What could these two men, one born in a schoolhouse in Wailuku on the island of Maui and the other raised on a dairy farm in Morgan Hill, California, have in common? First, there is an intense love of animals. Then, there is the fact that both have spent most of their adult years working in the grocery business. Finally, there seems to be an innate good guy disposition that pulses through both of them with a generous amount of good luck with equines thrown in.
Bob, who retired as a manager of large chain supermarket, is the more outgoing. He got into the racing business almost twenty years ago by trying to talk his son out of claiming a racehorse. It seems Larry and a couple of his buddies working at a supermarket decided to claim Cool It Red, a quarter horse. One of these buddies was Bob’s son.
When hearing that his son was about to claim a horse, Bob said, “Over my dead body.” I’m not sure who, between Bob and Larry, is the best salesman, but before the conversation was over Bob decided to go into the partnership, too.
Bob spent his early years in Hawaii, the son of an army family stationed there during World War II. Interestingly, his grandfather was a Portuguese born immigrant who migrated to Hawaii early in the century. Bob, with his easygoing manner and positive attitude, was very successful as a supermarket manager. He, now, spends his time working on his small ranch in Manteca, California, raising a few beef cattle, tending his broodmares and foals, securing feed for the racetrack, and helping van animals from track to track.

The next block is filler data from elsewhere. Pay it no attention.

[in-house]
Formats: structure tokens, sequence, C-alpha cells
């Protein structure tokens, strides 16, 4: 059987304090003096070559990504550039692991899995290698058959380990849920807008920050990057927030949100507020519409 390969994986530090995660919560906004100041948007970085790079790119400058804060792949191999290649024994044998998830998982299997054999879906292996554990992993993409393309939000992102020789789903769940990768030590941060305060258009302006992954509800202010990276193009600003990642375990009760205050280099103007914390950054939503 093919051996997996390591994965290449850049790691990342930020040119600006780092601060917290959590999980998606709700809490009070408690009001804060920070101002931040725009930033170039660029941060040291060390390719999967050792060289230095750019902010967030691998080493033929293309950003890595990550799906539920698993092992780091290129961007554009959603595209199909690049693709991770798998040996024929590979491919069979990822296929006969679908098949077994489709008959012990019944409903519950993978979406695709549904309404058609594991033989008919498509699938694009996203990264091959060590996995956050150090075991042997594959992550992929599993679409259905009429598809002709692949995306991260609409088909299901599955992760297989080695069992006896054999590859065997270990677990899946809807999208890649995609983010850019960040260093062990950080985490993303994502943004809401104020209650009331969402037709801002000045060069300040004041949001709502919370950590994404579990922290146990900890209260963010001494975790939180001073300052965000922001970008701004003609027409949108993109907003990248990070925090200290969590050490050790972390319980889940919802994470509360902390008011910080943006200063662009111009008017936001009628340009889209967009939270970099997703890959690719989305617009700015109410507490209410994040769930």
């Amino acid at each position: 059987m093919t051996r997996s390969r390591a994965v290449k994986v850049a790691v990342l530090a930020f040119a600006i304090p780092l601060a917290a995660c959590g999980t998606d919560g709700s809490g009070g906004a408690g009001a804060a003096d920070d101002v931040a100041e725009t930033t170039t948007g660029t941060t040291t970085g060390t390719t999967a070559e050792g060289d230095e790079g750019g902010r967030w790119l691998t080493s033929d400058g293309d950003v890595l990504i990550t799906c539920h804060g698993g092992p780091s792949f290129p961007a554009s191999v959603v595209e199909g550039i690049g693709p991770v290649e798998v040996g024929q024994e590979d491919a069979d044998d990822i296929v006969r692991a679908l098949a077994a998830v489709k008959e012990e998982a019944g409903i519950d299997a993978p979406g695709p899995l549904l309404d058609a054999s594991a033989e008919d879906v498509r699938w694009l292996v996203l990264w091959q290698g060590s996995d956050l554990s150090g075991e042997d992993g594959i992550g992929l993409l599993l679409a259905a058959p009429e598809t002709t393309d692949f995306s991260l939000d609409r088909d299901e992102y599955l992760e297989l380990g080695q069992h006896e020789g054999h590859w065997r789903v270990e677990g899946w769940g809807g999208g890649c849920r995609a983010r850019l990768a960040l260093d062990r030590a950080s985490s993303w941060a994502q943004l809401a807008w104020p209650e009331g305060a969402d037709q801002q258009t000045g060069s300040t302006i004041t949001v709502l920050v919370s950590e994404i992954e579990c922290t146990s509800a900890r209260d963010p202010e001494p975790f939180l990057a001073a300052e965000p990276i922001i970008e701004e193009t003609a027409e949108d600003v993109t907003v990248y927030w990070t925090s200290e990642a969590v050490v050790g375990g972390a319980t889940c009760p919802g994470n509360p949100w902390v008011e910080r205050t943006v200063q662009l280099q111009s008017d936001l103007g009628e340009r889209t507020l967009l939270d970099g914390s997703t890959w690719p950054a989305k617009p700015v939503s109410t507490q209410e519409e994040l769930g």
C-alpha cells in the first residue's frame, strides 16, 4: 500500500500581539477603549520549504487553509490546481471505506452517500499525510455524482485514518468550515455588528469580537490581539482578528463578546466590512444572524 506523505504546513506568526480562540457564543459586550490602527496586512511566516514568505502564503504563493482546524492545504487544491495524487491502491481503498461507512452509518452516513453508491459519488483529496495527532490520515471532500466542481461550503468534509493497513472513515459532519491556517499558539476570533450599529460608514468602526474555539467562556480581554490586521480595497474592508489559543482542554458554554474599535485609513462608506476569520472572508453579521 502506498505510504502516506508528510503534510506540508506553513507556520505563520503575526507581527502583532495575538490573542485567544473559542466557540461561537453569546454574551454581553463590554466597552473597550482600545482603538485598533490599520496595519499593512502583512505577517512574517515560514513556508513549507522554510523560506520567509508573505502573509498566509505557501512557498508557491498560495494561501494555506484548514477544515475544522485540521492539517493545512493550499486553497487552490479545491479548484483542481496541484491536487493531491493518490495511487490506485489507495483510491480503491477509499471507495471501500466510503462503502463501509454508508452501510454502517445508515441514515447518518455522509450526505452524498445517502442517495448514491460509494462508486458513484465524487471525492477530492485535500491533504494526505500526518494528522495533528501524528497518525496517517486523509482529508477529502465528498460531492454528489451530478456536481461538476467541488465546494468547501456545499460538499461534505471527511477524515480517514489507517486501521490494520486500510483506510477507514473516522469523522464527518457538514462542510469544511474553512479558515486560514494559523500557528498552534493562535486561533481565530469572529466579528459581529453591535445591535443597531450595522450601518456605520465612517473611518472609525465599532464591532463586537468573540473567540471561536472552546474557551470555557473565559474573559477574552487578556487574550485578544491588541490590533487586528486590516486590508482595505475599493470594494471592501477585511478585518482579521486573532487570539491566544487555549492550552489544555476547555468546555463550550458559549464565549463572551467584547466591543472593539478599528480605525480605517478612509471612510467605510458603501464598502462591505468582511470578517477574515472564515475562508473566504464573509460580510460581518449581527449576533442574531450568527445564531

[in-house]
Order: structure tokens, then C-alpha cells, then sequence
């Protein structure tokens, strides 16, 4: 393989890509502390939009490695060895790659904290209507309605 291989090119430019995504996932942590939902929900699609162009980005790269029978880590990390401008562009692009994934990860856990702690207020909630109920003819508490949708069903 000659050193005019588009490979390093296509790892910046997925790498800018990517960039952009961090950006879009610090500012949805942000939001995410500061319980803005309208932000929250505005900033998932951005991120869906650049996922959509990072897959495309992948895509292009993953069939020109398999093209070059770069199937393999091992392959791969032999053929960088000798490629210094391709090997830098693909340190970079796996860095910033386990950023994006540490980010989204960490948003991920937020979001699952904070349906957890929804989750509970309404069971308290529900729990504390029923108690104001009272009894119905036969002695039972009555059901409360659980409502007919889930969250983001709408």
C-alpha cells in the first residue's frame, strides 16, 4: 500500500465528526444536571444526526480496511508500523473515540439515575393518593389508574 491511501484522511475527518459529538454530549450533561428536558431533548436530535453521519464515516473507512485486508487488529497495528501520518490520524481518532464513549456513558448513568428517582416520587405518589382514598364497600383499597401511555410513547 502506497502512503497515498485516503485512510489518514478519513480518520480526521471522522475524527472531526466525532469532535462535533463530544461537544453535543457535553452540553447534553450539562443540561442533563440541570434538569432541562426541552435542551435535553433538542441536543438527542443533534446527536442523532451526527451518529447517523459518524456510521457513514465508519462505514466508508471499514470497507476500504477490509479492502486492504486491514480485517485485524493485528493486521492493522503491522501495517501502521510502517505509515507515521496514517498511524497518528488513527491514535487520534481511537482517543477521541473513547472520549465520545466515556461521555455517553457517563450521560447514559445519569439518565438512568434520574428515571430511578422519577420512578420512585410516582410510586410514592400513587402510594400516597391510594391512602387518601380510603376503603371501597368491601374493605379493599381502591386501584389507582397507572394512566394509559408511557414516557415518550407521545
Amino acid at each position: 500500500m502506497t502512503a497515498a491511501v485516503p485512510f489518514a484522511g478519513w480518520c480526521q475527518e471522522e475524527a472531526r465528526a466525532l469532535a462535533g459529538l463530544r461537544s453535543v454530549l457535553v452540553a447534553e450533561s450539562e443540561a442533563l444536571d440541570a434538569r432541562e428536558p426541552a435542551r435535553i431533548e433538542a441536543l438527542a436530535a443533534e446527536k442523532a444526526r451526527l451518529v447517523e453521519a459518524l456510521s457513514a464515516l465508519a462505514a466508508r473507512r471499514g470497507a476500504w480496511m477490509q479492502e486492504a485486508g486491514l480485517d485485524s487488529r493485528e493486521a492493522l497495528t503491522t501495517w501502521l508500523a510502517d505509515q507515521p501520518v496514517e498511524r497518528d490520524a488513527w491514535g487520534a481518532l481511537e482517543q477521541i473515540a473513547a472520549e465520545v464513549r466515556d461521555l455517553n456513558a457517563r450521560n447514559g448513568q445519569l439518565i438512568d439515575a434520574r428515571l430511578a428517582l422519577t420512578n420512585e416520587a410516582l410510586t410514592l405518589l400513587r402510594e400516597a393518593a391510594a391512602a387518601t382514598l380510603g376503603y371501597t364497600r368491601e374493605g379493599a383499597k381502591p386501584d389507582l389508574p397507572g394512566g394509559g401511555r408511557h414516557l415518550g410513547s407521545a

Larry, who seems reserved when you first meet him, continues to work at a supermarket in Fremont, California. In spite of many efforts from management to get him to become a manager, Larry continues to work the graveyard shift. Why? Getting off work early in the morning allows him to go directly to the racetrack to work with his animals. After training hours, he goes home to sleep. His vacations are always scheduled for the time when the race meets are out of his home area. Race animals are his passion.
The first time Larry was around race mules, he fell in love with them and, then and there, decided that one day he would own one. Guess who the first person was he asked to go into partnership. Bob and Larry negotiated to buy the good mule, Champagne Charlie, near the end of the 2000-racing season. After getting to run him only once, a former owner of Charlie made them an offer they couldn’t refuse. The offer included finding a young mule for them to purchase. The new mule, who has the nickname, Spike, is in training now. Bob gave his share of the partnership to his wife, Helen, as an anniversary gift. Helen is as much an animal lover as Bob. Her other hobby is making dolls from around the world, dressed in native costume.
Since their original partnership horse, Bob and Larry have owned several others, including the appaloosa mare, Kan Win, who they claimed for $2500 and went on that year to win a stake race and remained undefeated for them. They also owned the appaloosa mare, Jackson Fork, who was reserve champion older mare, and several successful quarter horses and thoroughbreds. Larry campaigned the appaloosa two-year-old champion, Leif Erikson to an undefeated season in 1994. Later, Bob became a partner in this horse, too.
Only time will tell if their new acquisition will turn out to be a successful
racing mule, but considering their track record, I wouldn’t bet against